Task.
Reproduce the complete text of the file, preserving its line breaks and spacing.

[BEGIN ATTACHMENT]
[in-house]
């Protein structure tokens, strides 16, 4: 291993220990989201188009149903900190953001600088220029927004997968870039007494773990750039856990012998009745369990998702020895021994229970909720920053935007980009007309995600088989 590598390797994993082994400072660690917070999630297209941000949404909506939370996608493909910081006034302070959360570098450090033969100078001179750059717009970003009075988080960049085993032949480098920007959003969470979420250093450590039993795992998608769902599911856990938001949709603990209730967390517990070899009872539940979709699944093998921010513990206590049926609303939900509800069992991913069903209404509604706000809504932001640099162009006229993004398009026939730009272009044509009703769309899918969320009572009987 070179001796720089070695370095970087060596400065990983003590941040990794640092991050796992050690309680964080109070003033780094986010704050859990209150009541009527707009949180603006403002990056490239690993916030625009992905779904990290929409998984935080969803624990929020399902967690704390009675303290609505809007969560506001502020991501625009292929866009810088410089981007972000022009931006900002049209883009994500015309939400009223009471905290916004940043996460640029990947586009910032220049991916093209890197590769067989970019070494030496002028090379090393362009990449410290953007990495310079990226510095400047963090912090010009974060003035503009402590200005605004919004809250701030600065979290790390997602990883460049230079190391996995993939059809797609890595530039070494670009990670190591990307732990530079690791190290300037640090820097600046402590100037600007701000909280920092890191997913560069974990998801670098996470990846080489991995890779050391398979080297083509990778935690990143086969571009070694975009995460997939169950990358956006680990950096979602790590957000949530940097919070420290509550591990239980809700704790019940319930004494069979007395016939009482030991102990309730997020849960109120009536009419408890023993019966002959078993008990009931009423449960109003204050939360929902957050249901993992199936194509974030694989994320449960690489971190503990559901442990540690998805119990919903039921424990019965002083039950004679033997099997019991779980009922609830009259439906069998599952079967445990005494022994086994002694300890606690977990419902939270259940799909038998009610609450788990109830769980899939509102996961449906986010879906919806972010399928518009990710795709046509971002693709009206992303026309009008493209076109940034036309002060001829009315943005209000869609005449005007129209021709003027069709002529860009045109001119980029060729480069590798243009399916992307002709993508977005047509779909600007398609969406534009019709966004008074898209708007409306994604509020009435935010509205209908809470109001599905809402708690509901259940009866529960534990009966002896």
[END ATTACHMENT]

[in-house]
């Protein structure tokens, strides 16, 4: 291993220990989201188009149903900190953001600088220029927004997968870039007494773990750039856990012998009745369990998702020895021994229970909720920053935007980009007309995600088989 590598390797994993082994400072660690917070999630297209941000949404909506939370996608493909910081006034302070959360570098450090033969100078001179750059717009970003009075988080960049085993032949480098920007959003969470979420250093450590039993795992998608769902599911856990938001949709603990209730967390517990070899009872539940979709699944093998921010513990206590049926609303939900509800069992991913069903209404509604706000809504932001640099162009006229993004398009026939730009272009044509009703769309899918969320009572009987 070179001796720089070695370095970087060596400065990983003590941040990794640092991050796992050690309680964080109070003033780094986010704050859990209150009541009527707009949180603006403002990056490239690993916030625009992905779904990290929409998984935080969803624990929020399902967690704390009675303290609505809007969560506001502020991501625009292929866009810088410089981007972000022009931006900002049209883009994500015309939400009223009471905290916004940043996460640029990947586009910032220049991916093209890197590769067989970019070494030496002028090379090393362009990449410290953007990495310079990226510095400047963090912090010009974060003035503009402590200005605004919004809250701030600065979290790390997602990883460049230079190391996995993939059809797609890595530039070494670009990670190591990307732990530079690791190290300037640090820097600046402590100037600007701000909280920092890191997913560069974990998801670098996470990846080489991995890779050391398979080297083509990778935690990143086969571009070694975009995460997939169950990358956006680990950096979602790590957000949530940097919070420290509550591990239980809700704790019940319930004494069979007395016939009482030991102990309730997020849960109120009536009419408890023993019966002959078993008990009931009423449960109003204050939360929902957050249901993992199936194509974030694989994320449960690489971190503990559901442990540690998805119990919903039921424990019965002083039950004679033997099997019991779980009922609830009259439906069998599952079967445990005494022994086994002694300890606690977990419902939270259940799909038998009610609450788990109830769980899939509102996961449906986010879906919806972010399928518009990710795709046509971002693709009206992303026309009008493209076109940034036309002060001829009315943005209000869609005449005007129209021709003027069709002529860009045109001119980029060729480069590798243009399916992307002709993508977005047509779909600007398609969406534009019709966004008074898209708007409306994604509020009435935010509205209908809470109001599905809402708690509901259940009866529960534990009966002896």